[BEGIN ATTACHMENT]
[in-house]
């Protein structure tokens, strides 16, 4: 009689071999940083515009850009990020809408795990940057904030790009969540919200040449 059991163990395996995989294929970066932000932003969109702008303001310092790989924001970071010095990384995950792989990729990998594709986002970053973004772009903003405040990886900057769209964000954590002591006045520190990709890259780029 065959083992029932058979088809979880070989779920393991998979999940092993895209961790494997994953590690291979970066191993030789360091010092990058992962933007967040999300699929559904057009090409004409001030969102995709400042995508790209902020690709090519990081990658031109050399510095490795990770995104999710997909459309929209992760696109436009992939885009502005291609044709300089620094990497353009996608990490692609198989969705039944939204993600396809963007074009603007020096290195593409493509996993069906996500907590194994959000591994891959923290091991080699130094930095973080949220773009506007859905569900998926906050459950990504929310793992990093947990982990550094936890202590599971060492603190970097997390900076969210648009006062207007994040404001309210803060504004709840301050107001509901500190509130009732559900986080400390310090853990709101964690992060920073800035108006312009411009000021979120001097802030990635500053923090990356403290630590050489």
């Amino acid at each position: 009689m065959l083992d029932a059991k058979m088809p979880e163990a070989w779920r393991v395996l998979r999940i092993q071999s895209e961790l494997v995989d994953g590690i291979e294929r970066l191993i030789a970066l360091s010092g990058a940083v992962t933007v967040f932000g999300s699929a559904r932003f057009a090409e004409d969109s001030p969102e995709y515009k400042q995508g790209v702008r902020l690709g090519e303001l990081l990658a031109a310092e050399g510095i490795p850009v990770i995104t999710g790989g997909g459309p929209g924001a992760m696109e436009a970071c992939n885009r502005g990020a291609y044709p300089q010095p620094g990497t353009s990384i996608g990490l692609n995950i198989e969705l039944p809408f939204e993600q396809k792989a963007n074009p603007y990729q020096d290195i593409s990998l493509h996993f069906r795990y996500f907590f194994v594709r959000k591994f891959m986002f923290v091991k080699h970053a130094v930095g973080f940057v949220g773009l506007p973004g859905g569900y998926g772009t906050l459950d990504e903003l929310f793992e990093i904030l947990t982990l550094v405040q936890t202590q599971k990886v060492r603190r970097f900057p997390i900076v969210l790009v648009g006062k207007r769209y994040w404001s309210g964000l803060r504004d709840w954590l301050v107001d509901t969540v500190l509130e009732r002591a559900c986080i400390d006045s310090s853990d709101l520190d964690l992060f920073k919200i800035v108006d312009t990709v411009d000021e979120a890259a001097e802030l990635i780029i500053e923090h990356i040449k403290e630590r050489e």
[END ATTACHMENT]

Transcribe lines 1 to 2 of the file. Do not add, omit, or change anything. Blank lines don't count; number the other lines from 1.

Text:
[in-house]
């Protein structure tokens, strides 16, 4: 009689071999940083515009850009990020809408795990940057904030790009969540919200040449 059991163990395996995989294929970066932000932003969109702008303001310092790989924001970071010095990384995950792989990729990998594709986002970053973004772009903003405040990886900057769209964000954590002591006045520190990709890259780029 065959083992029932058979088809979880070989779920393991998979999940092993895209961790494997994953590690291979970066191993030789360091010092990058992962933007967040999300699929559904057009090409004409001030969102995709400042995508790209902020690709090519990081990658031109050399510095490795990770995104999710997909459309929209992760696109436009992939885009502005291609044709300089620094990497353009996608990490692609198989969705039944939204993600396809963007074009603007020096290195593409493509996993069906996500907590194994959000591994891959923290091991080699130094930095973080949220773009506007859905569900998926906050459950990504929310793992990093947990982990550094936890202590599971060492603190970097997390900076969210648009006062207007994040404001309210803060504004709840301050107001509901500190509130009732559900986080400390310090853990709101964690992060920073800035108006312009411009000021979120001097802030990635500053923090990356403290630590050489």